Since 2003, China’s steady implementation of its policy of displacing populations in the name of conservation[4] has made hundreds of thousands of nomads redundant, dependent on official handouts, leading marginal existences in peri-urban concrete settlements, often far from their pastures.[5] In most cases they are forbidden to return to livestock production, even when the grazing bans technically are for three or five year experimental periods. They are seldom given training in modern skills, and their traditional knowledge of rangeland dynamics is ignored.[6]

IUCN appears to have made a grievous mistake. IUCN elsewhere has a good record of championing indigenous knowledge and traditional community practices as beneficial for biodiversity conservation. IUCN has frequently published reports and guidelines on how to include local communities in the management of protected areas. Yet in this huge heartland of Tibetan pastoralism, bigger than the UK, nomad voices have been forcibly silenced,[7] leaving only the official voice insisting the exclusion of people is an objective scientific necessity.Sanjiangyuan in China context uncluttered map





  1. Excluding the custodians of the land who have intimate knowledge and millennia of experience in sustainable management is a net loss of successful curation of whole landscapes that can never be replaced by the current reliance on GIS satellite data and a handful of research stations.
  2. Tibetan nomads never fenced their land, allowed wildlife herds to mingle freely with domestic animals, their annual migration unhindered. Only since Tibet came under China’s active control since 1960 has biodiversity plummeted.
  3. Past policy failures are unmentionable, shifting the blame for land degradation onto nomads.[8] State failures since 1960 include communisation, compulsory fencing, allocation of land to small family units rather than larger and more flexible traditional tent-circles of many families pooling herds. Rigid stocking rates and carrying capacity regulations have restricted nomads to staying in their fenced winter pastures year-round, putting excessive pressure on small areas, with resulting degradation, which also made nomads poorer.[9]
  4. The Tibetan Plateau, traditionally highly self-sufficient in food production is now rapidly losing food security, relying instead on imports from distant Chinese cities. At a time when food insecurity is a global problem, taking such a big area out of livestock production is folly.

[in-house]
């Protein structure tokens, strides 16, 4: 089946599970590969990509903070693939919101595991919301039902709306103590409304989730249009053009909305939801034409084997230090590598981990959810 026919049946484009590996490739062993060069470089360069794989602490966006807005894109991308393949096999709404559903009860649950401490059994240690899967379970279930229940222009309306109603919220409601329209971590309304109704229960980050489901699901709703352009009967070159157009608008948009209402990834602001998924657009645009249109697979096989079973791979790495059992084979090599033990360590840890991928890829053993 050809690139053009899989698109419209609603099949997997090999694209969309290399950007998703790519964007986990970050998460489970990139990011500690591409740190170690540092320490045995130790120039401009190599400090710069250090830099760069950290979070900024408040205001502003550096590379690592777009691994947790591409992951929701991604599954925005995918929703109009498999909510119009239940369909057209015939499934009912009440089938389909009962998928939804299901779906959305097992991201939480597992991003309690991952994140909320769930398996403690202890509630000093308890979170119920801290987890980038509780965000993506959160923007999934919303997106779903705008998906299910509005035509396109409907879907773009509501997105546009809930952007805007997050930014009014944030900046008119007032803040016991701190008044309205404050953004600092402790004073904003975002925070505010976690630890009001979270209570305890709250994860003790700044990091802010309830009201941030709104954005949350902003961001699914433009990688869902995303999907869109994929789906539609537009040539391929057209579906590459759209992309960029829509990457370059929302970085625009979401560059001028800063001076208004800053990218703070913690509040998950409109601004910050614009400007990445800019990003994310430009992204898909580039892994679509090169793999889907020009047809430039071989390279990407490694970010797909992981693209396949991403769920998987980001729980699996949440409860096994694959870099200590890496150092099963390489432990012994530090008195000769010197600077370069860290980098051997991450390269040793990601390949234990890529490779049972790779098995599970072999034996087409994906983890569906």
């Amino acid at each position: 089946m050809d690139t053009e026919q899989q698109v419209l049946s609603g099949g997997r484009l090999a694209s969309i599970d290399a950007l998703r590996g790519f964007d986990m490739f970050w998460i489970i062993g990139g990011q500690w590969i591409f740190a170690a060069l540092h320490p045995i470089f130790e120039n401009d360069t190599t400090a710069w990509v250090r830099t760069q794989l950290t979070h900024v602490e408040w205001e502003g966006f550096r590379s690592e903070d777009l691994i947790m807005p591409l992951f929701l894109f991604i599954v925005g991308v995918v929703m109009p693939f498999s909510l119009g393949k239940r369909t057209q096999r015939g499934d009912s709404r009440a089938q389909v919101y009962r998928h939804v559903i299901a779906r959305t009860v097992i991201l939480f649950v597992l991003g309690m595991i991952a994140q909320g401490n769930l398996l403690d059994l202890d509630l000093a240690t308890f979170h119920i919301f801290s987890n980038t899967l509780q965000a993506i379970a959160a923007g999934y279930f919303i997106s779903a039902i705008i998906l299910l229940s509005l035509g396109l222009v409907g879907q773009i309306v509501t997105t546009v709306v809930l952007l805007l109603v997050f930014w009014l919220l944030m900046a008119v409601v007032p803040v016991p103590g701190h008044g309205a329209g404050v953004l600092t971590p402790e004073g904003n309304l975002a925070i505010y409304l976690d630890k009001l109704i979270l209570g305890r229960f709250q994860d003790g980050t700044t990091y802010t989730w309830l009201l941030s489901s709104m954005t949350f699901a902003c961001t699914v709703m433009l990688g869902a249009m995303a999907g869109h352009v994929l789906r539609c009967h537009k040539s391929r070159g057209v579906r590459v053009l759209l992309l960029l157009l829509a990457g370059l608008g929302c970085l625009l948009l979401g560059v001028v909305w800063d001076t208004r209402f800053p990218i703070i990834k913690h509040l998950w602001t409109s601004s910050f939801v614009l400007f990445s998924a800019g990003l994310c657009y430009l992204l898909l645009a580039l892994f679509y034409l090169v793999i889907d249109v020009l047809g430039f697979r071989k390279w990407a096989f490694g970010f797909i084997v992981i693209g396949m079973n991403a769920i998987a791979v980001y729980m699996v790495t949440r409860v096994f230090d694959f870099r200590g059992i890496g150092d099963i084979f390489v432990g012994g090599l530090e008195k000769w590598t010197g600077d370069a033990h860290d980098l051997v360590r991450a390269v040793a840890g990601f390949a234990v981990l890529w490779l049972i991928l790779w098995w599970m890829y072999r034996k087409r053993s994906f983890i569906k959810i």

5. Grazing land from which yaks, sheep and goats have been removed, along with the herders, reverts to unproductive shrubland. Biodiversity reduces as grazing pressure no longer cuts the taller grasses, allowing shorter medicinal plants to flourish in the sward.[10] Scientific research shows that China’s “close pasture to grow more grass” policy is failing to attain its stated objectives.
  6. Mining has proliferated in protected areas, often with the connivance of corrupt local officials. Far from protecting degraded land, official designation of protected areas in Tibet effectively removes the local protectors and allows illegal mining companies in, who further destroy the “fragile ecology” of Tibet. In 2014 the Chinese Communist Party’s anti-corruption squads have many times singled out mining in Qinghai province as an epicentre of corruption. The Sanjiangyuan Nature Reserve is half of Qinghai.
  7. Land tenure rights allocated by the state to nomad families in the 1990s have been abrogated. Often Tibetan families have to surrender their land tenure certificates, even though, when they were issued, they were promised long term land security, as were China’s farmers. In China, perversely, forest dwellers are now gaining better land tenure, while rangeland dwellers are losing theirs.


Is this a degraded landscape requiring exclusion of customary livestock production?
Is this a degraded landscape requiring exclusion of customary livestock production?